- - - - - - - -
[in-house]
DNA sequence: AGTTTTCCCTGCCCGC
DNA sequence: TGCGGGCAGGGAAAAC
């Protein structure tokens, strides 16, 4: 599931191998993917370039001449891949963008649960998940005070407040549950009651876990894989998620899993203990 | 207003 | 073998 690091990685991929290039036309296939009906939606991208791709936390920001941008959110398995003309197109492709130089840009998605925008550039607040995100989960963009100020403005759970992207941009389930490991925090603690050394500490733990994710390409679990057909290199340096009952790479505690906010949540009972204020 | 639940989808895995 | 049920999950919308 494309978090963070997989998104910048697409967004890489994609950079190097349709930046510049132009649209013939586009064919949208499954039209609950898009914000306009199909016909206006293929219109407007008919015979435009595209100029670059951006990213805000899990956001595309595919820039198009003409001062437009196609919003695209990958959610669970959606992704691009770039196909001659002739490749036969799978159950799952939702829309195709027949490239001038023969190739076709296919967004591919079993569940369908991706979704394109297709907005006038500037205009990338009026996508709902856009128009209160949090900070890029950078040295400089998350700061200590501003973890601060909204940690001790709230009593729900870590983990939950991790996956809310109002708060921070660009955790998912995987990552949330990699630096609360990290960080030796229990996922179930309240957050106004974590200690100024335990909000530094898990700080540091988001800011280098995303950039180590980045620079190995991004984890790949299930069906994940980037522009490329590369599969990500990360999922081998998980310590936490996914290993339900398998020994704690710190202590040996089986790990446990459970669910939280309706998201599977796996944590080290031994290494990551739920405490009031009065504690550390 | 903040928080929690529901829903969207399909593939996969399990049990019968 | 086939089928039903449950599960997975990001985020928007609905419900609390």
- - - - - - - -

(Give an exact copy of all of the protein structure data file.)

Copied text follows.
[in-house]
DNA sequence: AGTTTTCCCTGCCCGC
DNA sequence: TGCGGGCAGGGAAAAC
């Protein structure tokens, strides 16, 4: 599931191998993917370039001449891949963008649960998940005070407040549950009651876990894989998620899993203990 | 207003 | 073998 690091990685991929290039036309296939009906939606991208791709936390920001941008959110398995003309197109492709130089840009998605925008550039607040995100989960963009100020403005759970992207941009389930490991925090603690050394500490733990994710390409679990057909290199340096009952790479505690906010949540009972204020 | 639940989808895995 | 049920999950919308 494309978090963070997989998104910048697409967004890489994609950079190097349709930046510049132009649209013939586009064919949208499954039209609950898009914000306009199909016909206006293929219109407007008919015979435009595209100029670059951006990213805000899990956001595309595919820039198009003409001062437009196609919003695209990958959610669970959606992704691009770039196909001659002739490749036969799978159950799952939702829309195709027949490239001038023969190739076709296919967004591919079993569940369908991706979704394109297709907005006038500037205009990338009026996508709902856009128009209160949090900070890029950078040295400089998350700061200590501003973890601060909204940690001790709230009593729900870590983990939950991790996956809310109002708060921070660009955790998912995987990552949330990699630096609360990290960080030796229990996922179930309240957050106004974590200690100024335990909000530094898990700080540091988001800011280098995303950039180590980045620079190995991004984890790949299930069906994940980037522009490329590369599969990500990360999922081998998980310590936490996914290993339900398998020994704690710190202590040996089986790990446990459970669910939280309706998201599977796996944590080290031994290494990551739920405490009031009065504690550390 | 903040928080929690529901829903969207399909593939996969399990049990019968 | 086939089928039903449950599960997975990001985020928007609905419900609390």